Finance or technology career?

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student1602
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#1
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#1
I have two amazing degree apprenticeship offers however, to make a decision between them, I need to choose a field of work- finance or tech?
In terms of lifestyle, number of opportunities in each sector and salary...
PS. I am equally interested in both and have the grades for both so ‘whatever you like’ won’t help me lol
Thanks !
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kkboyk
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#2
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#2
(Original post by student1602)
I have two amazing degree apprenticeship offers however, to make a decision between them, I need to choose a field of work- finance or tech?
In terms of lifestyle, number of opportunities in each sector and salary...
PS. I am equally interested in both and have the grades for both so ‘whatever you like’ won’t help me lol
Thanks !
Both are completely different industries containing many different jobs, each completely different from each other. You should be asking yourself what role you want at the end of the apprenticeship; which one do YOU like the most and why; what do both apprenticeship consists of and what role you will be working as.

There are high paying jobs in both industries so its pointless to choose based on salary. We can't tell you which is better either as its completely down to preference.
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student1602
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(Original post by kkboyk)
Both are completely different industries containing many different jobs, each completely different from each other. You should be asking yourself what role you want at the end of the apprenticeship; which one do YOU like the most and why; what do both apprenticeship consists of and what role you will be working as.

There are high paying jobs in both industries so its pointless to choose based on salary. We can't tell you which is better either as its completely down to preference.
Thanks for ur response
I like the structure of the tech apprenticeship and it is also more flexible at the end in terms of role- however, my confusion comes from many family friends telling me that I might be financially better off in the long term, doing the chartered accountancy apprenticeship...I am unsure as to which role has a higher demand from a labour point of view?
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.N.A.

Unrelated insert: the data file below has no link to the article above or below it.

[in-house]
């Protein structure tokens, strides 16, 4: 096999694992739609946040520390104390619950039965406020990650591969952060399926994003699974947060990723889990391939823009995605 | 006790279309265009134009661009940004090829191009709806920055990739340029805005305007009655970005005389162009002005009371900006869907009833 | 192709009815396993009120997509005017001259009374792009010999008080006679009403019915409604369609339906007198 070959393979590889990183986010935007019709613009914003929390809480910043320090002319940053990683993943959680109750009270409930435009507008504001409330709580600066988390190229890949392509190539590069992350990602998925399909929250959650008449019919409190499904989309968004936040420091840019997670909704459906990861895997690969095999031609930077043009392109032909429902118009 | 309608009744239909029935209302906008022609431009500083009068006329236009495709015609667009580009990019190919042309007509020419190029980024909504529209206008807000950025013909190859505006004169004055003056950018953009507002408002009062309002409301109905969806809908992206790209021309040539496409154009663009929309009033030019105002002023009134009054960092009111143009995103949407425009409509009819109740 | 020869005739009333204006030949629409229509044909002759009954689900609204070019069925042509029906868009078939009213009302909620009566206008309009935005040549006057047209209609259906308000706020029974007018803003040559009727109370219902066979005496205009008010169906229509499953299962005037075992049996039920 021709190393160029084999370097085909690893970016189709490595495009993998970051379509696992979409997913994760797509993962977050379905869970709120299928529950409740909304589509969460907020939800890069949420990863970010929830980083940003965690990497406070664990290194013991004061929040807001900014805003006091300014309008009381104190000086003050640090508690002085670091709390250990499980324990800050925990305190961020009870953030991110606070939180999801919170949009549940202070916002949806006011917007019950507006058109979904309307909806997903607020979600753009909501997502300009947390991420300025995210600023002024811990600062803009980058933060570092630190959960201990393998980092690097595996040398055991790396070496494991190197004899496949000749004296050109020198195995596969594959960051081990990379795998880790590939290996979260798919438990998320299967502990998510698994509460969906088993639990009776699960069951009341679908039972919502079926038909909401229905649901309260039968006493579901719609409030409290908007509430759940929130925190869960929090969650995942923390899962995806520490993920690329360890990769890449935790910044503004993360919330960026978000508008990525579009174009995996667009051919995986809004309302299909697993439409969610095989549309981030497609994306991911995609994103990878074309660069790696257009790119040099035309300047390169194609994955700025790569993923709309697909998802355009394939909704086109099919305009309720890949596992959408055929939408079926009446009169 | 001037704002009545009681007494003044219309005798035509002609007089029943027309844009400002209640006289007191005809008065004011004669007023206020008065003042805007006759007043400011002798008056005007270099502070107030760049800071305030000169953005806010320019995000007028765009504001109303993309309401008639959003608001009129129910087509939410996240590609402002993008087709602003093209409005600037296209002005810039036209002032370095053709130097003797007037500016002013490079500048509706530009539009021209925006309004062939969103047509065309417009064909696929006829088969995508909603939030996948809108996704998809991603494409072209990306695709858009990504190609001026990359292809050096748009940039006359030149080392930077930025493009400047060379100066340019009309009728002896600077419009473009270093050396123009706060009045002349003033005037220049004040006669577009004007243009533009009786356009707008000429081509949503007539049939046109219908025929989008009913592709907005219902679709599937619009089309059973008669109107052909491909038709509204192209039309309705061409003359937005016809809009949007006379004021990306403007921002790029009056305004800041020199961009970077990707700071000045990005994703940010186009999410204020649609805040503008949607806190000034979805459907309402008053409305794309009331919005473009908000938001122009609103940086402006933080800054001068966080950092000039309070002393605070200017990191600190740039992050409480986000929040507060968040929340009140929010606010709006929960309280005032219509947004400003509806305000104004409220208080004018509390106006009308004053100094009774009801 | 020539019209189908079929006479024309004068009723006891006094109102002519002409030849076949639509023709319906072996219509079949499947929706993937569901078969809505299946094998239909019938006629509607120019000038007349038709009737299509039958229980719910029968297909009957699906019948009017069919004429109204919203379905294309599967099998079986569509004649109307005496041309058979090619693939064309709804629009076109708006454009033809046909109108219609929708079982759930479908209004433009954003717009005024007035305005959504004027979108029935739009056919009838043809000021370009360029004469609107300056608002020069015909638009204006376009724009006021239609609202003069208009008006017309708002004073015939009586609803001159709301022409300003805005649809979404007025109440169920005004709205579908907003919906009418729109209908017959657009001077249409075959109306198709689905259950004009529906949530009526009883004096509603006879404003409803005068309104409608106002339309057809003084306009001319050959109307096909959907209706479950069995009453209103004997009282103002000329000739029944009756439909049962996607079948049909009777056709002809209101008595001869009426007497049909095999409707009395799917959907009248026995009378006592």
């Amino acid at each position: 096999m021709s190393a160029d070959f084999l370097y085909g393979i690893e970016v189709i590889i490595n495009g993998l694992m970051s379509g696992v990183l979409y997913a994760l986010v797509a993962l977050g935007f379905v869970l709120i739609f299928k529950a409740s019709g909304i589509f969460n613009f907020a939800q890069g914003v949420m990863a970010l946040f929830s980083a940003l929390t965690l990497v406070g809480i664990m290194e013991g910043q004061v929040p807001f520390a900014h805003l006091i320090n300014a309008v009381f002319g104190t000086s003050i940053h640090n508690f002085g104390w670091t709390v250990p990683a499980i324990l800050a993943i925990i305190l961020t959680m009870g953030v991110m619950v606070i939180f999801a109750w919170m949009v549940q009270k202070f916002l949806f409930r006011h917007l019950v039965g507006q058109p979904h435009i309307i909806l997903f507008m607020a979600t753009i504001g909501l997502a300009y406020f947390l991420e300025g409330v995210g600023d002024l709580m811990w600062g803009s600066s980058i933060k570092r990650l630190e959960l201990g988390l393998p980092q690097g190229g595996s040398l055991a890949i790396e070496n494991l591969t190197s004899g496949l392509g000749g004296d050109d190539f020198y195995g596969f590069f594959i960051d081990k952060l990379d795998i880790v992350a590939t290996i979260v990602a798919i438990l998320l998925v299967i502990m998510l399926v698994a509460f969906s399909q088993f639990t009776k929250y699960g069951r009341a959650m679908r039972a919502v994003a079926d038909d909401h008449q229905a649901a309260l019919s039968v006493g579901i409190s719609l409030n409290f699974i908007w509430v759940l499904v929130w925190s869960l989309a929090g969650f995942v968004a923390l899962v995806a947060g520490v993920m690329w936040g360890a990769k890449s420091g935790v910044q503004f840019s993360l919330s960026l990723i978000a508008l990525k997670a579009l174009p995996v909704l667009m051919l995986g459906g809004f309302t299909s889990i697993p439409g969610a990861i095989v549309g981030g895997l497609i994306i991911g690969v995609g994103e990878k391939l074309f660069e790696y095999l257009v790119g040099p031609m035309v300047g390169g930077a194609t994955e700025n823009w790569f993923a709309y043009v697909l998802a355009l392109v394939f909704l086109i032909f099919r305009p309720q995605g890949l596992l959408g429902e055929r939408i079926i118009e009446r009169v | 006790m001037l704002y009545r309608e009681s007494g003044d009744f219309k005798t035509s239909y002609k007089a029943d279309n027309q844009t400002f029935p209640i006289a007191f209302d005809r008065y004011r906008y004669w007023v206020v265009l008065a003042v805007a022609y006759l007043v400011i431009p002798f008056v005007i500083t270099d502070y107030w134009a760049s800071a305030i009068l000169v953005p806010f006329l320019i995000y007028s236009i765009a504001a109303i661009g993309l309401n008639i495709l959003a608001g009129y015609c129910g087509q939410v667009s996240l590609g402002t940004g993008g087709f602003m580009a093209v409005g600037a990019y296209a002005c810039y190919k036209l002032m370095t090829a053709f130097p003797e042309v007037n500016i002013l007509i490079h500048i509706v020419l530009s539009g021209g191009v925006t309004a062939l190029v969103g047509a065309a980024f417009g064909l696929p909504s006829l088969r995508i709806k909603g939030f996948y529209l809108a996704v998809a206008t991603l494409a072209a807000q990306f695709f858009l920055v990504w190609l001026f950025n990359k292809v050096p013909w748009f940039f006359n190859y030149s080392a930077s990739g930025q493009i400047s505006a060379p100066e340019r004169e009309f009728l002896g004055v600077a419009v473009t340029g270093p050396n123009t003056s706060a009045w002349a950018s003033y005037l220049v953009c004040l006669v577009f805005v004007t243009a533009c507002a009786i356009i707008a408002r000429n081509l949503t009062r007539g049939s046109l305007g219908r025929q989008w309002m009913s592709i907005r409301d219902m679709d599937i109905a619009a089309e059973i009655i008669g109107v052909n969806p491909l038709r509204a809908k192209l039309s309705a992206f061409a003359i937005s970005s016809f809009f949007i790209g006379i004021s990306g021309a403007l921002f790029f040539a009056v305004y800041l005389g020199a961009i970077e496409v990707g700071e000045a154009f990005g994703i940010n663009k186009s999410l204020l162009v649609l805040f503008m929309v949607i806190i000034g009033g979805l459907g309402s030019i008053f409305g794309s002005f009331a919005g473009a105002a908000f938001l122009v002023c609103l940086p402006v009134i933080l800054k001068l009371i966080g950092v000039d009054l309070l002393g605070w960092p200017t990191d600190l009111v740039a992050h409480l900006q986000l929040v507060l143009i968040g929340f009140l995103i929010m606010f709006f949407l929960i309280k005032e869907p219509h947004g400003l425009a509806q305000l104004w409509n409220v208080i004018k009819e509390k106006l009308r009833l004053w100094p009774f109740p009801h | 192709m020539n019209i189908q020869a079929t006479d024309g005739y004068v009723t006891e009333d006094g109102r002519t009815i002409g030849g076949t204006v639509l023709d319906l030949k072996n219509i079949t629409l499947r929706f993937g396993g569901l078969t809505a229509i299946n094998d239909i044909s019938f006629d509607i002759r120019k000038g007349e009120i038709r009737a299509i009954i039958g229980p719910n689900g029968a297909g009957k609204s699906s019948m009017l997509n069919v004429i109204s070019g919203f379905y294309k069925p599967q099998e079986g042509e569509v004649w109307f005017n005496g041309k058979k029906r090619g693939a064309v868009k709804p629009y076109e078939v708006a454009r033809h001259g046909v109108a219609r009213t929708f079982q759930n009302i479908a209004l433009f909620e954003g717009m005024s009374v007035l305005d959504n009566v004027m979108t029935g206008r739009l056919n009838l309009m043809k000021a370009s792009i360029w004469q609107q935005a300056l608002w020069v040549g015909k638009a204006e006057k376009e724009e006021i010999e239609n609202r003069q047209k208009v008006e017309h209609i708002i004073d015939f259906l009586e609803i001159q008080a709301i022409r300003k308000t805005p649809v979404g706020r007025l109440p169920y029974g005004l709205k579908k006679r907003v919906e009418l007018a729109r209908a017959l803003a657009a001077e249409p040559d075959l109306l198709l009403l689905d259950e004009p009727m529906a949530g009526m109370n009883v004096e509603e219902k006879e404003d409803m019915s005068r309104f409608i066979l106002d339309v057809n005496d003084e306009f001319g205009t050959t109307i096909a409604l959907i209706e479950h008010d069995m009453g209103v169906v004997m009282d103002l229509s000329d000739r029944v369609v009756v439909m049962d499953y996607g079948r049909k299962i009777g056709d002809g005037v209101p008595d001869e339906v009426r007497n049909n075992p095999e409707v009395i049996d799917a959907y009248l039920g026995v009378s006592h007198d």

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#4
(Original post by student1602)
Thanks for ur response
I like the structure of the tech apprenticeship and it is also more flexible at the end in terms of role- however, my confusion comes from many family friends telling me that I might be financially better off in the long term, doing the chartered accountancy apprenticeship...I am unsure as to which role has a higher demand from a labour point of view?
Isn't accountancy supposed to be really boring o_O

And besides, technology pays a lot regardless and in many cases, will pay more than finance
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kkboyk
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(Original post by student1602)
Thanks for ur response
I like the structure of the tech apprenticeship and it is also more flexible at the end in terms of role- however, my confusion comes from many family friends telling me that I might be financially better off in the long term, doing the chartered accountancy apprenticeship...I am unsure as to which role has a higher demand from a labour point of view?
Do your family friends have anything to back this up? A lot of tech roles earn just as much, and if not far out earn accounting roles depending on the company you're working at (e.g. software engineer/developer, cyber security at an international tech company such as FAANG). Due to digitalisation more and more tech jobs are appearing and the demand is growing fast. Worth having a read about this and new tech jobs soon to exist.

These degree apprenticeship aren't roles: they're qualification which you will use when getting into other roles. There's also nothing from stopping you to change industry and jobs if you feel like it/ You aren't guaranteed to be earning a high salary either (e.g. due to competition, difference in pay between companies). Both industries offer the same type of opportunities to earn high salaries, so its really pointless to compare as they do not have any similarities.

The one factor you're forgetting is the companies offering you those apprenticeship. Their teaching method, company culture, development opportunities will vary between each other and their competitors. Its best to read more about the company and some review from previous graduates from the programme.

(Original post by .N.A.)
Isn't accountancy supposed to be really boring o_O

And besides, technology pays a lot regardless and in many cases, will pay more than finance